Professors Clark and Merryman propose a useful indirect measure of the duration of litigation whose primary virtue is its ease of computation from published court data. As the authors note, such a measure of duration may be useful to persons involved in judicial administration and to attorneys formulating strategy in litigation, and the legal community should find informative their illustration of the concept with Italian court data. Concluding on a pragmatic note, Professors Clark and Merryman appear to suggest that attorneys, clients, judges, court administrators, and social scientists must ultimately assess the utility of their concept. In making this assessment, we ought to consider several aspects of their proposal, including some underlying practical and .theoretical problems. Several of the appropriate caveats apply to all statistical research, while others are directed specifically to their concept of the duration of litigation ( D ).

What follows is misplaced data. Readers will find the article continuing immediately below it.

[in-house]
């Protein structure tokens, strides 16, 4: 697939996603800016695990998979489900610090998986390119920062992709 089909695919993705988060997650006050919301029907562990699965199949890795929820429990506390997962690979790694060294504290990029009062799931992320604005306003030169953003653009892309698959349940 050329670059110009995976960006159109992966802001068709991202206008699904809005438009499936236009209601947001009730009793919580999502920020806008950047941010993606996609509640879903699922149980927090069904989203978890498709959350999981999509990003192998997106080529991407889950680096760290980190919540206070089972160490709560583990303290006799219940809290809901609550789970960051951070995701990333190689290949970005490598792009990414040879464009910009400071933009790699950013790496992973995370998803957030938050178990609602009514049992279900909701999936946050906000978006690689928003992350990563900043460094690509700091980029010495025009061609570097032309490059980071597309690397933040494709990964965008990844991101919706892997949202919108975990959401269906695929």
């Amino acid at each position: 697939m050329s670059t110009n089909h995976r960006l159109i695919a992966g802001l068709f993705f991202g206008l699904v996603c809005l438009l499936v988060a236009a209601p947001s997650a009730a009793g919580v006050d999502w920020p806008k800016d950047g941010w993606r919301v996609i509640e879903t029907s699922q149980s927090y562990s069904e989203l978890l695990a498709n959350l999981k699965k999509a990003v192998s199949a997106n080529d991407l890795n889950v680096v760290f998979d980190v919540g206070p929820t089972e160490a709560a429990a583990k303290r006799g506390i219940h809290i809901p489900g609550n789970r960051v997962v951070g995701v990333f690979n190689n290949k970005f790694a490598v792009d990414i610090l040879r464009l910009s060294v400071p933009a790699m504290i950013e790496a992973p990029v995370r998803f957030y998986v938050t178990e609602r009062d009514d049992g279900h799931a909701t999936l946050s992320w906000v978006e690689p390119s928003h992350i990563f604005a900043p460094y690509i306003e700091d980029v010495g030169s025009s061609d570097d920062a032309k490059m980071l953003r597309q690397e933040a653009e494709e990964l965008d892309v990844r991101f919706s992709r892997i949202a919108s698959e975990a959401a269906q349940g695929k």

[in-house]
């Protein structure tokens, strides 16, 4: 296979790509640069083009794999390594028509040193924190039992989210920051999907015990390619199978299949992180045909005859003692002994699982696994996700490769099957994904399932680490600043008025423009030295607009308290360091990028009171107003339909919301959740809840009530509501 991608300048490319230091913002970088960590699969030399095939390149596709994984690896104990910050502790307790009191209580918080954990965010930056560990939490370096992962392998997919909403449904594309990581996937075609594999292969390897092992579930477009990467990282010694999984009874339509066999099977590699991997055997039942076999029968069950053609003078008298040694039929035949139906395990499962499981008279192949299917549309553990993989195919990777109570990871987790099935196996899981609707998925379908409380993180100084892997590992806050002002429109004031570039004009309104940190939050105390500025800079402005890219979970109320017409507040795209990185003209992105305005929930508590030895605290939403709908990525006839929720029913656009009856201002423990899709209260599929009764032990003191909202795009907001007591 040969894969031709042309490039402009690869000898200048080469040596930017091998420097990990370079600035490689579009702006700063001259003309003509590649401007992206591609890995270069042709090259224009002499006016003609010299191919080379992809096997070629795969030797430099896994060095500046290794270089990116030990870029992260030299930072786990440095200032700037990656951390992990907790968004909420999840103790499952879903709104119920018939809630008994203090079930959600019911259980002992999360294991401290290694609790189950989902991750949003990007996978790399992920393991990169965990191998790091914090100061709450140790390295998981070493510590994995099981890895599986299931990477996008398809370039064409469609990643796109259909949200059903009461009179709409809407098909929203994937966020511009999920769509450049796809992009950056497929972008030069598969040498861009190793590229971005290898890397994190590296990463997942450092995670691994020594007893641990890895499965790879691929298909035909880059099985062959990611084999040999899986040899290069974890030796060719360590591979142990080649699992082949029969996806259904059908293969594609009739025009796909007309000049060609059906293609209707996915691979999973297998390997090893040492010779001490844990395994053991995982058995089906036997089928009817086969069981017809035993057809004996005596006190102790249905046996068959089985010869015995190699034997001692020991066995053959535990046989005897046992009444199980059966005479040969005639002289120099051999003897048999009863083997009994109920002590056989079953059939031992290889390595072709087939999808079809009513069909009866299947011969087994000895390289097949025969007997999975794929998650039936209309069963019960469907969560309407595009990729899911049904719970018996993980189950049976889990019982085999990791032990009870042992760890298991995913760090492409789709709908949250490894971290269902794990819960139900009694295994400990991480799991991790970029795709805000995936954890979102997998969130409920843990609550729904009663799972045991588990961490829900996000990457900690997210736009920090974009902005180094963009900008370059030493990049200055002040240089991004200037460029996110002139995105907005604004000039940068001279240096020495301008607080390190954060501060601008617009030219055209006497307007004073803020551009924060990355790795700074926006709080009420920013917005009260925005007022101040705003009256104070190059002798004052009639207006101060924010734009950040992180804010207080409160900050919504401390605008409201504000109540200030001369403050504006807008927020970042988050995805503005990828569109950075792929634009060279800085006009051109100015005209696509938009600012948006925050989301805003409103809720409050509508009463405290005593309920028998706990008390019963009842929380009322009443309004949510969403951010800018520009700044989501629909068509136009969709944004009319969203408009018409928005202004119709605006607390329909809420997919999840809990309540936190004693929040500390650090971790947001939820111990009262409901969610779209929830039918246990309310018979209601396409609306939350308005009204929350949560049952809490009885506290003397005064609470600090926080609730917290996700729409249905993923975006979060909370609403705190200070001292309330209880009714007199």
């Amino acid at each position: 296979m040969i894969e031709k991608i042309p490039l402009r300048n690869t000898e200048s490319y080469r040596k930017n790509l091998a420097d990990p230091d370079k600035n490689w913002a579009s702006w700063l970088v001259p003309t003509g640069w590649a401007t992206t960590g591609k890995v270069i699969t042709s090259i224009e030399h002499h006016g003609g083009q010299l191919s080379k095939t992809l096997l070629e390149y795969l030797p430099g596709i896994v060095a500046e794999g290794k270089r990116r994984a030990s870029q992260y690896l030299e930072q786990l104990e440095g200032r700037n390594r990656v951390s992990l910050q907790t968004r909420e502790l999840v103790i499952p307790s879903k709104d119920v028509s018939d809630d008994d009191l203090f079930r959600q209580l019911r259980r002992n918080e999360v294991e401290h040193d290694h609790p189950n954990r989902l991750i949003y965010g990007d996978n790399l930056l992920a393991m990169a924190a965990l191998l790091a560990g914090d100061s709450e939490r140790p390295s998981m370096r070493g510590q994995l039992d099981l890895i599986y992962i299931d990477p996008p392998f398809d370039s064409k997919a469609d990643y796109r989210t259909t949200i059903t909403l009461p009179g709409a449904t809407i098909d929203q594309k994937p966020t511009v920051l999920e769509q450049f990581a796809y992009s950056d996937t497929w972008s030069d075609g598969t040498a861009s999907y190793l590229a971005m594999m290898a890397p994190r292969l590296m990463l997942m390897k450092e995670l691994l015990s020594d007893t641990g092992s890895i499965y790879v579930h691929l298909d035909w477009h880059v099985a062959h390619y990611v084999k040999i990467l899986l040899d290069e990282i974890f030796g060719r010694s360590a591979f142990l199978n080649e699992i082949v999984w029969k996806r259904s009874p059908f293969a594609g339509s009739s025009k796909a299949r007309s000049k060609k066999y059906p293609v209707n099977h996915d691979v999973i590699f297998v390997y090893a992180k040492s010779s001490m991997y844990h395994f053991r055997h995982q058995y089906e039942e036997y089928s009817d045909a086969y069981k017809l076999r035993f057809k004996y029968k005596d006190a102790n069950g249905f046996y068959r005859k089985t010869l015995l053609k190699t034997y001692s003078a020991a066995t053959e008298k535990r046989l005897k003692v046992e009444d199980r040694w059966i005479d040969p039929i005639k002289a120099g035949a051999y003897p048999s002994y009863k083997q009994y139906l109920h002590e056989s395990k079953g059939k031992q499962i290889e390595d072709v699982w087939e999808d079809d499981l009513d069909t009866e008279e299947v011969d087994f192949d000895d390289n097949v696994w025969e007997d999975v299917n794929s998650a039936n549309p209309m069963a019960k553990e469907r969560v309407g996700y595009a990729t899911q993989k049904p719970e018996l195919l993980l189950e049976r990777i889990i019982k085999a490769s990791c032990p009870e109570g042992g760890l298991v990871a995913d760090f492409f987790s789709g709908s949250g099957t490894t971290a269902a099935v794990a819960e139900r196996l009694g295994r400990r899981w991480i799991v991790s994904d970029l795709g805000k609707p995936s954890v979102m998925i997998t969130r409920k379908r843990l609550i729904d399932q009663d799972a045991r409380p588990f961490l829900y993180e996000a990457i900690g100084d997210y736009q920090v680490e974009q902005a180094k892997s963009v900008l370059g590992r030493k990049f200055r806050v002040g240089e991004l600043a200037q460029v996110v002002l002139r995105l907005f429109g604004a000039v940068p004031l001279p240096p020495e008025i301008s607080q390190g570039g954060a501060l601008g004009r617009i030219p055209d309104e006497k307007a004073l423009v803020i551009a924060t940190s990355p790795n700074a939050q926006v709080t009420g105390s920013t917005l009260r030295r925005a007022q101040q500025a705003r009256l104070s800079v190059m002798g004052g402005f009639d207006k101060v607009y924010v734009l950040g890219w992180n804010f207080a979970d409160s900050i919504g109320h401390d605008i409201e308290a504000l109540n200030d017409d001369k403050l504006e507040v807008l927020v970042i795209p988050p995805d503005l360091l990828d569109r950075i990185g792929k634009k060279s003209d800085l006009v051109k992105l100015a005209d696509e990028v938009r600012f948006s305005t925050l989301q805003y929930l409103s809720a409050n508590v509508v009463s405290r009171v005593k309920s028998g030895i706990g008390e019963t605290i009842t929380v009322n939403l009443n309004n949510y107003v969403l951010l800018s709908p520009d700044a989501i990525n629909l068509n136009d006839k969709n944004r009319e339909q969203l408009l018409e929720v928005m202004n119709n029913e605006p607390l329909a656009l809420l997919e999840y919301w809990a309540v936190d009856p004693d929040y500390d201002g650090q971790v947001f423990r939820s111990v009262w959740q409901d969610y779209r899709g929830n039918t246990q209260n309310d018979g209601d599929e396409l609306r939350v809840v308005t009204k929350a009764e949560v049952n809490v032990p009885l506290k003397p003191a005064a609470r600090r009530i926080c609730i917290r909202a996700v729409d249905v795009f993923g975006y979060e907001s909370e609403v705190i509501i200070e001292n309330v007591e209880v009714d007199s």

David P. Doane,
Measuring the Duration of Judicial and Administrative Proceedings: A Comment,
Mich. L. Rev.
Available at: https://repository.law.umich.edu/mlr/vol75/iss1/6